Funds Europe – What implications does Brexit have for your Luxembourg asset servicing strategy? And, beyond this, what are the key messages we should draw from our discussion?
Lasch – With the UK’s exit from the European Union in January 2020, it has been important to ensure we support service provision for the UK via our London entities, and for the EU via our EU27 entity.
Like others around this table, BNY Mellon has been taking steps to make sure it is Brexit-proof. Inevitably having a contracting entity for all relevant products within the EU27 has been fundamental to these preparations.
Dowling – Northern Trust launched a programme shortly after the Brexit referendum in 2017 to prepare for the UK’s exit. In March 2019, we established a new European bank in Luxembourg, after redomiciling our EU bank from the UK to ensure continuity of Northern Trust’s products and services. Clients have welcomed the opportunity to connect with our new banking headquarters on the EU continent, while offering linkage to our branch in the UK and other locations. In combination with our acquisition in 2017, this has helped to create an active pipeline of new business which last year resulted in the addition of nine new client relationships, including alternative funds.
Albrecht – Similarly, RBC I&TS has had an EU bank in Luxembourg for the past three years, supporting product and service delivery within the EU and complementing our UK-based functions managed out of London.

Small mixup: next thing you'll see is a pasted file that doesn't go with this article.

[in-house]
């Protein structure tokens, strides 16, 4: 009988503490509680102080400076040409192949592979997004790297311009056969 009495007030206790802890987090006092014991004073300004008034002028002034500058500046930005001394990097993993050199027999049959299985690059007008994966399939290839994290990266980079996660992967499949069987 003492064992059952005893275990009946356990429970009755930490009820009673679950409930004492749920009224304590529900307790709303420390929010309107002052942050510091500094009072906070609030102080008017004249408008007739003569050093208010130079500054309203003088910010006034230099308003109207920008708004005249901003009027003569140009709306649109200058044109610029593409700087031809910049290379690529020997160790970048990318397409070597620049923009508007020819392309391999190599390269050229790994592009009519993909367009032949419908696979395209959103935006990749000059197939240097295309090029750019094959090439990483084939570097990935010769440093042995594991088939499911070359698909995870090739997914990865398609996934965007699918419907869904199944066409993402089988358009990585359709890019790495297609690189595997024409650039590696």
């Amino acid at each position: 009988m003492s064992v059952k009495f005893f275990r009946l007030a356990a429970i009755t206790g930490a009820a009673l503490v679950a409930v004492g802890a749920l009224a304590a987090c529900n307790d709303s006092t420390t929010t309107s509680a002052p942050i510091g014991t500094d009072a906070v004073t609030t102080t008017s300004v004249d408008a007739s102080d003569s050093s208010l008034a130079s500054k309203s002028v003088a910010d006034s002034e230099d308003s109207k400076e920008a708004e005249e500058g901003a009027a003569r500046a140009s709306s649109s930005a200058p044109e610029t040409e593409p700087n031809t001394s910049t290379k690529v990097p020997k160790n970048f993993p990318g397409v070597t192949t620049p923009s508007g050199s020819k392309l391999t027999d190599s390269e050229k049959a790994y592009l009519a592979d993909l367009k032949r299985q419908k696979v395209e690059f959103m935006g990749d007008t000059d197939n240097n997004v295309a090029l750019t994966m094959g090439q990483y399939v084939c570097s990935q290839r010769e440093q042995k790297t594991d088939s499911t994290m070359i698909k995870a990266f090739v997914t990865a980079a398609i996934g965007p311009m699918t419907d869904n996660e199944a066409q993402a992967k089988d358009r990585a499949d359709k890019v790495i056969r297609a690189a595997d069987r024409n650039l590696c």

Drawing wider conclusions from the roundtable, we believe these are times of great opportunity for Luxembourg’s asset servicing community and for its customers. Technology is allowing us to rethink how we service the client and how we develop product solutions. We have also discussed areas where the industry needs to improve – its ability to process AML and KYC information more efficiently being an obvious example. I am confident that we can cooperate to address these inefficiencies.
Claus – Innovation has always been a fundamental component of the Luxembourg ecosystem. Luxembourg’s regulators have been creative in establishing Reserved Alternative Investment Funds (Raifs), Special Limited Partnerships and a range of other investment vehicles to provide flexibility options to domestic and international fund promoters. But that is an integral part of the Luxembourg DNA, what makes the market successful. The market understands that if we all work together and grow the cake, we all benefit. This is a key element that makes Luxembourg different and successful – and a culture that, in significant part, we have inherited from the previous generation.